## Process of Discrete Wavelet Transform (III): Wavelet Partial Reconstruction

Wavelet partial reconstruction is to reconstruct approximations and details of a signal from their coefficients

Part I: Wavelet Decomposition

Part II: Wavelet Reconstruction

Part III: Wavelet Partial Reconstruction

We have already known what are wavelet decomposition and reconstruction in the previous two parts. In this post, we will talk about the third big part of DWT: general process of partial reconstruction.

### 1. Wavelet Partial Reconstruction

Partial reconstruction of DWT denotes the process that the real approximations and details of a signal are reconstructed from their approximation coefficients and detail coefficients at different levels.

We will talk about wavelet partial reconstruction from the simple one, i.e. one-stage partial reconstruction because it is much easier to understand. After understanding the one-stage process, the process of multiple stage will be comparatively easier to follow.

### 2. Single-level Partial Reconstruction

Single-level or one stage partial reconstruction refers to reconstruction the first-level approximation and detail from their approximations and detail coefficient vectors. The process of reconstructing the approximations and details from their coefficient vectors is very similar with the process of reconstructing the signal.

#### (1) Reconstruct Approximation A1 from the coefficient vector cA1

The coefficient vector cA1 is passed through the same process as reconstructing the signal. Whereas, the difference is that a vector of zeros is feed in place of the detail coefficients vector (cD1). Then, the zero detail coefficients vector (cD1) and the level-one approximation coefficient cA1 are combined to get the approximation.

The process yields a reconstructed approximation A1, which is a real approximation of the original signal S and has the same length of it.

#### (2) Reconstruct the detail D1 from the coefficient vector cD1

The process is similar with reconstruction of the first-level approximation A1. The different is that we feed in a vector of zeros in place of the approximation coefficients vector (cA1) and then combine the zero approximation coefficients vector (cA1) with the level-one detail coefficient cD1.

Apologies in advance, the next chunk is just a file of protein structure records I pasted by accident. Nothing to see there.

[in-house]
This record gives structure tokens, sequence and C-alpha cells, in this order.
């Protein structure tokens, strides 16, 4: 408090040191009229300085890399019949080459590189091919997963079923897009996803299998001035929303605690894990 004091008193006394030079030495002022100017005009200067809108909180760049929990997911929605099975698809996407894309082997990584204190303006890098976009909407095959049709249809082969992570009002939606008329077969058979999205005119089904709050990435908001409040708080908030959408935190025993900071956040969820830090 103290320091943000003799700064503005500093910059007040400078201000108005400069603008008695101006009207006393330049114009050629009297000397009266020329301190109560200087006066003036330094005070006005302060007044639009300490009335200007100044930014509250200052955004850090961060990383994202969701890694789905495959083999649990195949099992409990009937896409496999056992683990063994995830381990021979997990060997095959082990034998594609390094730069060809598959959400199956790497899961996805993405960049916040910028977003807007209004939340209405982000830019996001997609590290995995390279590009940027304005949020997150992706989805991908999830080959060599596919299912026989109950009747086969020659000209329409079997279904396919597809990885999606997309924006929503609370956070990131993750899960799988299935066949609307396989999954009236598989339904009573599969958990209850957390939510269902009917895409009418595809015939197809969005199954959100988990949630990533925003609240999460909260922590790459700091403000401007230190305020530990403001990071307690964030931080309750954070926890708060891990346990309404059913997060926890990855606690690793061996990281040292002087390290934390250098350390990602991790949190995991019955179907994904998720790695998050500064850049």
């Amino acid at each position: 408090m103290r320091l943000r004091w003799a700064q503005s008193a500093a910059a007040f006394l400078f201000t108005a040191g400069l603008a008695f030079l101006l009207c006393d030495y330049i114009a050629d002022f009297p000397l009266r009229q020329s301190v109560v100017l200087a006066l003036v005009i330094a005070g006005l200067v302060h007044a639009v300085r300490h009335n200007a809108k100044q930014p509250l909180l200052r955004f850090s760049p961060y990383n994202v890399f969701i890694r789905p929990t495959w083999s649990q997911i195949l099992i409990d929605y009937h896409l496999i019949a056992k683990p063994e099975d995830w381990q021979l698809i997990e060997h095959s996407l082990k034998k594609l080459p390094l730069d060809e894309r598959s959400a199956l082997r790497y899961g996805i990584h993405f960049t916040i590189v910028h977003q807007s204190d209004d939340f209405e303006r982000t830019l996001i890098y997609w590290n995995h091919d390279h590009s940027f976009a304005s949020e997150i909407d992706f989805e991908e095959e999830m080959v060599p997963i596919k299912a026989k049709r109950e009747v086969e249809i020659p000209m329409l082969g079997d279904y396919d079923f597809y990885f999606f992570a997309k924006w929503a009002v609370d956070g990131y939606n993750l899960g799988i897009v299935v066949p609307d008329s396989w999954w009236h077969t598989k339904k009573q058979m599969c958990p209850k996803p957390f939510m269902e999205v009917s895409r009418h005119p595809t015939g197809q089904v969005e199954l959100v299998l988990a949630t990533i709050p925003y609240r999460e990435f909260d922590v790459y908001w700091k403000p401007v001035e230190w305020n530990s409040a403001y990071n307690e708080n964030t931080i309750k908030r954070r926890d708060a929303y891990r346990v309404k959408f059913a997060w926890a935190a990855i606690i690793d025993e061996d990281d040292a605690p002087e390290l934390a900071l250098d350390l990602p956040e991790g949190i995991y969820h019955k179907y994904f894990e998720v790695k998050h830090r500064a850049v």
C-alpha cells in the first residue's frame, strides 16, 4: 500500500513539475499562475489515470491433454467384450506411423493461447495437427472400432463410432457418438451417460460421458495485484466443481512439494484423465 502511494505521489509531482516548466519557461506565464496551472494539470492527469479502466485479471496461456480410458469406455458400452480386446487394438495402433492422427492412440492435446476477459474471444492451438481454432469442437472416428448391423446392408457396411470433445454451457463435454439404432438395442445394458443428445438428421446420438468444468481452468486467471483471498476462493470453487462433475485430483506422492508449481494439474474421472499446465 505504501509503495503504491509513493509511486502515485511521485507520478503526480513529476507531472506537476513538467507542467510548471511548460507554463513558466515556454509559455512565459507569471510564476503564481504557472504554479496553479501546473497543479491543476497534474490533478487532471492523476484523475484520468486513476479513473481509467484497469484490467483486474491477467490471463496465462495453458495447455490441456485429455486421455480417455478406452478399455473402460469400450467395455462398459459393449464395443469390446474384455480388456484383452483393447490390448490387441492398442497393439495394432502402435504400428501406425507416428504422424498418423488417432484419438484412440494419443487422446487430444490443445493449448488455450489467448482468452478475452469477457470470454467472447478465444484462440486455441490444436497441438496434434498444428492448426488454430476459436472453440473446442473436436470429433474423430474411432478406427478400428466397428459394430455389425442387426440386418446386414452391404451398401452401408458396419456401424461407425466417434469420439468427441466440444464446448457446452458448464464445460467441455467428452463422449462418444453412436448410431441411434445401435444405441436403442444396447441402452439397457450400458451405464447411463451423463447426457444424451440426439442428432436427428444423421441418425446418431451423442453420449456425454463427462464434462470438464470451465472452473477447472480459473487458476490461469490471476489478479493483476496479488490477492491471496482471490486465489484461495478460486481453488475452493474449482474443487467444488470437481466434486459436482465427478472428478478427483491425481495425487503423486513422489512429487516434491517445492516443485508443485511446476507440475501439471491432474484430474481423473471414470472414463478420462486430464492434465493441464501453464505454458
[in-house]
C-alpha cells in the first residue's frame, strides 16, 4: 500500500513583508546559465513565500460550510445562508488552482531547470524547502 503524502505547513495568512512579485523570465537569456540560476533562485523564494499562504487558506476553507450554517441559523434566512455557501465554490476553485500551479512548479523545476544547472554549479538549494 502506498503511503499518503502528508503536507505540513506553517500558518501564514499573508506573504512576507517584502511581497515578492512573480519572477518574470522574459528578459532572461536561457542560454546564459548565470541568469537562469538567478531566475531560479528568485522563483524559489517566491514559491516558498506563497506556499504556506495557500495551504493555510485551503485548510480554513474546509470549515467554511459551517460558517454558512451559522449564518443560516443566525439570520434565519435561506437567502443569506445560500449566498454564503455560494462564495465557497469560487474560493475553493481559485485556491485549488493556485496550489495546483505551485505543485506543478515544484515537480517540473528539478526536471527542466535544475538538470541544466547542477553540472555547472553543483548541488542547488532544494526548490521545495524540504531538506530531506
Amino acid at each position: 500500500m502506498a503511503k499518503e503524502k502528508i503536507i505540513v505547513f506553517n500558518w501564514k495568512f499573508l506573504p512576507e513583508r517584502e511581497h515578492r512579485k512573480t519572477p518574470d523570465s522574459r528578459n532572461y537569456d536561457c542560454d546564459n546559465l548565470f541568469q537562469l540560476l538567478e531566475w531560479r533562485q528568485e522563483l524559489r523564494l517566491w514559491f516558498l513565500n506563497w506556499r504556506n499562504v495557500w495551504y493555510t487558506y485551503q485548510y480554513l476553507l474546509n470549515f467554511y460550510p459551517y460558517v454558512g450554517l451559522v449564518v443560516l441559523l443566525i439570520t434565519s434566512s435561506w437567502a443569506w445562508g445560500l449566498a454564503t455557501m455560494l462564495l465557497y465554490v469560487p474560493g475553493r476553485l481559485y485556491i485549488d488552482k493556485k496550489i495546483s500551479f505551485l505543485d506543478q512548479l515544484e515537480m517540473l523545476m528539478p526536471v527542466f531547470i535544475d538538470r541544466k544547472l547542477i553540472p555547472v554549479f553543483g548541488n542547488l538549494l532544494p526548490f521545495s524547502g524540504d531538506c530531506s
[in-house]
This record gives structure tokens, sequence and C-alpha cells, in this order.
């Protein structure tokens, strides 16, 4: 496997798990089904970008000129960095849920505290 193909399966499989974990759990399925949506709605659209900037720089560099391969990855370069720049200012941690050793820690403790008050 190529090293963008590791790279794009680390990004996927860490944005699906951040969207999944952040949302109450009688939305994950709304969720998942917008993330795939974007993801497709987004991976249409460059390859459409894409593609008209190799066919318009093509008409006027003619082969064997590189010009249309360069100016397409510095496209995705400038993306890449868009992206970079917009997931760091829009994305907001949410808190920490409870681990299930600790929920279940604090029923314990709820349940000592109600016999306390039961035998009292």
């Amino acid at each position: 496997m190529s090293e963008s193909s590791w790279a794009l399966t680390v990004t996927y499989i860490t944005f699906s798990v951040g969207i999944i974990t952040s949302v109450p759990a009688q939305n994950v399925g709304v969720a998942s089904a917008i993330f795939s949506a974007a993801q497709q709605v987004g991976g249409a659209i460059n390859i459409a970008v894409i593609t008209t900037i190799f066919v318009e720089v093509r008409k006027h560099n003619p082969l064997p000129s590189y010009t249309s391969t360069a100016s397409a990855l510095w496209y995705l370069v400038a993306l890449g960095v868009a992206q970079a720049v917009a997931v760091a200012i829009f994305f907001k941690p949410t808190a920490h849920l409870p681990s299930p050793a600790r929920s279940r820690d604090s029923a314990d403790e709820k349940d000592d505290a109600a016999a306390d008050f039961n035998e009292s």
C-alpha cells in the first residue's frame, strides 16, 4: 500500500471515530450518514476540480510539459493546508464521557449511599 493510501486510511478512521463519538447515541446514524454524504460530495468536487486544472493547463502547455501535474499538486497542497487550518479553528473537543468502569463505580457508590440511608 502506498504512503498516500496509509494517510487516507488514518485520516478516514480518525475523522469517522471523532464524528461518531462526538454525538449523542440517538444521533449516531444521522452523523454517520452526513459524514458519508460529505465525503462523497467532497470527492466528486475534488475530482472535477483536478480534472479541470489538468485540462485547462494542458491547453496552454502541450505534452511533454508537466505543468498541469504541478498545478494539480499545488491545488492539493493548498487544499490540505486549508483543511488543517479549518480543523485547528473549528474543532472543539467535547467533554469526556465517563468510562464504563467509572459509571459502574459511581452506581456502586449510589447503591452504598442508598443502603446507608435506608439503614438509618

The process yields a reconstructed detail D1, which is a real detail of the original signal S and has the same length of it.

### 3. Multi-level partial reconstruction

Multi-level partial reconstruction denotes to reconstruct the approximations and details from their decomposition coefficients at different levels.

#### (1) Reconstruct Approximation An from the coefficient vector cAn

The process is to feed in a vector of zeros in place of each of the detail coefficients vector from cDn,…,cD1, and then combine the zero detail coefficients vector (cDn,…, cD1) with the level-one approximation coefficient cA1.

The following diagram is an example of reconstructing approximation A3 from the coefficient vector cA3.

### (2) Reconstruct the details (Dn, …, D1) from the coefficient vector (cDn,…,cD1)

Suppose we reconstruct the details at level n (Dn). We feed in a vector of zeros in place of the approximation coefficients vector (cAn), and feed in a vector of zeros in place of each of the detail coefficients vectors at the rest levels except n. Finally, we combine the zero approximation coefficients vector (cAn) and all the zero details coefficients with the detail coefficient cDn.

The following is an example to reconstruct the detail (D3) from its coefficient (cD3).

### 4. Reconstructing Signal from Approximation and Details

The reconstructed details and approximations are true constituents of the original signal, thus the signal can be reconstructed by summing them.

#### (1) First Level

For the first level wavelet transform, We can construct the signal by adding the approximation at the first level (A1) and the detail at the first level (D1).

#### (2) Multi-levels

Extending the one-level technique to the components of a multilevel analysis, it is similar relationships hold for all the reconstructed signal constituents. That is, there are several ways to reassemble the original signal, which can be illustrated using the following tree.